In response to my post about Tulsa coach Todd Graham’s “if Boise State and Hawai’i can, why not us?” pitch for his team to play in a BCS game if it runs the table, Jerry Hinnen writes
… Senator Blutarsky proves the point I made last January about Hawaii: all the work done by Boise the year before to legitimize mid-majors’ right to crash the BCS party has been undone. It’s not that I mind the skepticism regarding Tulsa’s legitimacy for a BCS berth, but they shouldn’t be dismissed out of hand, either–sure, the defense sucked last year, but if it improves to the point where they’re blowing teams out 55-20 on a weekly basis, I’m not sure that or their schedule should matter. It’s simply about how good they are, and anyone who paid close enough attention last year would have realized that a Hawaii team that needed overtime to beat Louisiana Tech just plain wasn’t. (Good, I mean.) A better schedule would be nice, but if even the likes of the Golden Hurricane romp all over it, the JCCW’s official position is that they’ll deserve their shot. Too bad that thanks to Hawaii, it seems a whole lot less likely they’d get it.
I’m not sure if I’m being misconstrued here or not. If Jerry’s point is simply that an excellent mid-major school deserves a shot at a BCS game, no argument here. If he’s saying that Tulsa shouldn’t be dismissed out of hand because Hawai’i crapped the bed last year, well, that depends.
Look, the lesson that Hawai’i should have taught the pollsters is that while it’s nice for a school to go undefeated with a nice, shiny toy of an offensive system, you’ve got to make some objective effort to look at the journey a school takes to get there. And for a school in a non-BCS conference, I can only see two ways to judge that: either by playing a credible schedule, or by dominating opponents on a week-in, week-out basis. Hawai’i did neither last year. But a lot of voters (and certain pundits at a certain sports network) were blinded by the record and the offensive stats. There should be a better way to evaluate than that.
So what are the reasonable expectations for Tulsa in ’08? Well, whatever credibility it garners shouldn’t come from the schedule, which I’ll charitably call mediocre. (Compare Tulsa’s to Utah’s and Fresno State’s for some perspective on this point.) So that leaves on-field dominance. Is it likely that Tulsa will score a lot of points this year? Sure – after all, the Golden Hurricanes were first in total offense last year. But defensively, as I noted in my initial post, this team was less than impressive. The good news for 2008 is that Oklahoma isn’t on the schedule (Tulsa yielded 62 points to the Sooners last year); the bad news is that Tulsa only brings back five starters on defense this year.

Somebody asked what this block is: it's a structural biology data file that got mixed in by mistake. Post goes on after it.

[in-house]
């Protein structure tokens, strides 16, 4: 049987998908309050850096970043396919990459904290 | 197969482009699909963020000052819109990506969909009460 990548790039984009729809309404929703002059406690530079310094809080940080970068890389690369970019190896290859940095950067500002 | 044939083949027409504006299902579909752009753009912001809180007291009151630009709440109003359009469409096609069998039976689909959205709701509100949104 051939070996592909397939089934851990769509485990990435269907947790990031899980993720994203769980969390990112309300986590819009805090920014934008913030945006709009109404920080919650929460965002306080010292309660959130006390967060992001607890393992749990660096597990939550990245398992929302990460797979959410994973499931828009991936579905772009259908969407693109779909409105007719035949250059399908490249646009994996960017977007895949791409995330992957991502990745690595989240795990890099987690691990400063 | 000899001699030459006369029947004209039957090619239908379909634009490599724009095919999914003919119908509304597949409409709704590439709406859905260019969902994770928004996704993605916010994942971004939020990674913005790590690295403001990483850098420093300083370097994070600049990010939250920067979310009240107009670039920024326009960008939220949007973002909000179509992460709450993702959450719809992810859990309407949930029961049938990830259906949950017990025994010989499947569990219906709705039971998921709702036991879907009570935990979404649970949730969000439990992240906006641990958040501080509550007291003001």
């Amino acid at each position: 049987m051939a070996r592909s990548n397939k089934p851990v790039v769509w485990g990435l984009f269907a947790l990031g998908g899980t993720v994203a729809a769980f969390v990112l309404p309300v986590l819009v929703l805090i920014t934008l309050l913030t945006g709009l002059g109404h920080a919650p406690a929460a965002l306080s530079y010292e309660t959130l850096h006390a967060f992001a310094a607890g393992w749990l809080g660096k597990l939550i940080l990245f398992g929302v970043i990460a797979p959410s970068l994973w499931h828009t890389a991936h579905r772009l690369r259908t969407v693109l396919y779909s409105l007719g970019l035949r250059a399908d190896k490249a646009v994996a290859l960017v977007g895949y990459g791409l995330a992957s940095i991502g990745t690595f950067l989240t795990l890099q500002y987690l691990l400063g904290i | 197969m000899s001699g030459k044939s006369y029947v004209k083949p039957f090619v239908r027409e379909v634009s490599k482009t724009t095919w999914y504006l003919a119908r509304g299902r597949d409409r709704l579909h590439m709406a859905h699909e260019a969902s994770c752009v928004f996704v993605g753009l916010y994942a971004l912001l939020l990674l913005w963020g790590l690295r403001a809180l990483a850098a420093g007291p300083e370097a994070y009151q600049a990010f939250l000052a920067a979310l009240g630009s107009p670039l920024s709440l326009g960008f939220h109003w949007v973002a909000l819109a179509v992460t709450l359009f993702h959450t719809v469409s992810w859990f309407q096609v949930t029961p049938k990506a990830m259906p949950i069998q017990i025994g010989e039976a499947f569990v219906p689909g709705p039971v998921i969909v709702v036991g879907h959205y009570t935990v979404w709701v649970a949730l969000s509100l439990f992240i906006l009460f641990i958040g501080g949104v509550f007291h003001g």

Jerry says that if Tulsa rattles off a stretch of 45-20 wins, that’s a likely indication of the team’s worthiness for consideration. Assuming for the sake of argument that’s true, what’s the basis for that premise in the first place? Tulsa lost four games last year. It was smoked by the only ranked team it played, it lost to UCF twice and was beaten by a 4-8 UTEP squad. It held teams to twenty points or less only three times last year. From such things greatness should not presumed.
Bottom line here is that Hawai’i shouldn’t be a bar to non-BCS conference schools’ participation in the big games. Should Fresno State run the table with who it plays this year, there won’t be any need to parse the results. But a source of healthy skepticism? Absolutely. There should be some context to going undefeated as a member of C-USA. So don’t blame me for knocking Tulsa. I’m not the one who brought up the “if them, then us” pitch in the first place.